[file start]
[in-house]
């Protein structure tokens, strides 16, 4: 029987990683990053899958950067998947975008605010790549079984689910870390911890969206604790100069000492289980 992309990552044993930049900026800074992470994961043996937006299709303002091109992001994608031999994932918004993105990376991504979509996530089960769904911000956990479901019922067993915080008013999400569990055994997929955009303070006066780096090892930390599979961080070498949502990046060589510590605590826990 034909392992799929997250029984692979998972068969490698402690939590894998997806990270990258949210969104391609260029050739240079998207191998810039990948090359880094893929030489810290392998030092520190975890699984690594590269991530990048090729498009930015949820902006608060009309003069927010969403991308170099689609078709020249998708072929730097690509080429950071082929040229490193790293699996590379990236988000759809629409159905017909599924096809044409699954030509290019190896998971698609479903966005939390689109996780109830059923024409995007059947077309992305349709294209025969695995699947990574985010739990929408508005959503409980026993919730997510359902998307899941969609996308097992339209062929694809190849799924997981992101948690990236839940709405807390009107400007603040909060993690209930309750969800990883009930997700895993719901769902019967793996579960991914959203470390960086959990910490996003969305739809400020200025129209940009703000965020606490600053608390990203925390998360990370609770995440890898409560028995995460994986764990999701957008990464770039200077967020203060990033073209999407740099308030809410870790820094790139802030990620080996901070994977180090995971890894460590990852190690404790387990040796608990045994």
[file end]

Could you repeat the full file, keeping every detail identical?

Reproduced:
[in-house]
């Protein structure tokens, strides 16, 4: 029987990683990053899958950067998947975008605010790549079984689910870390911890969206604790100069000492289980 992309990552044993930049900026800074992470994961043996937006299709303002091109992001994608031999994932918004993105990376991504979509996530089960769904911000956990479901019922067993915080008013999400569990055994997929955009303070006066780096090892930390599979961080070498949502990046060589510590605590826990 034909392992799929997250029984692979998972068969490698402690939590894998997806990270990258949210969104391609260029050739240079998207191998810039990948090359880094893929030489810290392998030092520190975890699984690594590269991530990048090729498009930015949820902006608060009309003069927010969403991308170099689609078709020249998708072929730097690509080429950071082929040229490193790293699996590379990236988000759809629409159905017909599924096809044409699954030509290019190896998971698609479903966005939390689109996780109830059923024409995007059947077309992305349709294209025969695995699947990574985010739990929408508005959503409980026993919730997510359902998307899941969609996308097992339209062929694809190849799924997981992101948690990236839940709405807390009107400007603040909060993690209930309750969800990883009930997700895993719901769902019967793996579960991914959203470390960086959990910490996003969305739809400020200025129209940009703000965020606490600053608390990203925390998360990370609770995440890898409560028995995460994986764990999701957008990464770039200077967020203060990033073209999407740099308030809410870790820094790139802030990620080996901070994977180090995971890894460590990852190690404790387990040796608990045994």